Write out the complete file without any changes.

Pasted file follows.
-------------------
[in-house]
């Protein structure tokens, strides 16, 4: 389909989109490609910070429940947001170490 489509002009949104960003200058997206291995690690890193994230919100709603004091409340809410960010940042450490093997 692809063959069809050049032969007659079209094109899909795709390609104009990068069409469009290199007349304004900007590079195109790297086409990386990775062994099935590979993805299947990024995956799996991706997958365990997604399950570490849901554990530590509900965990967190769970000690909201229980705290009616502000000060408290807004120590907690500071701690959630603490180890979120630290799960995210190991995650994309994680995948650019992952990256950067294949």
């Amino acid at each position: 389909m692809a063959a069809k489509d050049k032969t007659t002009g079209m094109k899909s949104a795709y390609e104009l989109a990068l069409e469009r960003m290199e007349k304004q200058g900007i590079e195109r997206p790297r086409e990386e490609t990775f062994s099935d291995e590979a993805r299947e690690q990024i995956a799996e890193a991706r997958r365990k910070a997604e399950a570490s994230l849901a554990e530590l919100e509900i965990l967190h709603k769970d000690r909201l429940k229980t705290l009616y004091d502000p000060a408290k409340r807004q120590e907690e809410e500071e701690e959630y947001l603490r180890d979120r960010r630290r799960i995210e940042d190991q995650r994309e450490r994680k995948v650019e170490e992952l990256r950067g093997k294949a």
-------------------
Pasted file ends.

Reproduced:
[in-house]
């Protein structure tokens, strides 16, 4: 389909989109490609910070429940947001170490 489509002009949104960003200058997206291995690690890193994230919100709603004091409340809410960010940042450490093997 692809063959069809050049032969007659079209094109899909795709390609104009990068069409469009290199007349304004900007590079195109790297086409990386990775062994099935590979993805299947990024995956799996991706997958365990997604399950570490849901554990530590509900965990967190769970000690909201229980705290009616502000000060408290807004120590907690500071701690959630603490180890979120630290799960995210190991995650994309994680995948650019992952990256950067294949």
């Amino acid at each position: 389909m692809a063959a069809k489509d050049k032969t007659t002009g079209m094109k899909s949104a795709y390609e104009l989109a990068l069409e469009r960003m290199e007349k304004q200058g900007i590079e195109r997206p790297r086409e990386e490609t990775f062994s099935d291995e590979a993805r299947e690690q990024i995956a799996e890193a991706r997958r365990k910070a997604e399950a570490s994230l849901a554990e530590l919100e509900i965990l967190h709603k769970d000690r909201l429940k229980t705290l009616y004091d502000p000060a408290k409340r807004q120590e907690e809410e500071e701690e959630y947001l603490r180890d979120r960010r630290r799960i995210e940042d190991q995650r994309e450490r994680k995948v650019e170490e992952l990256r950067g093997k294949a």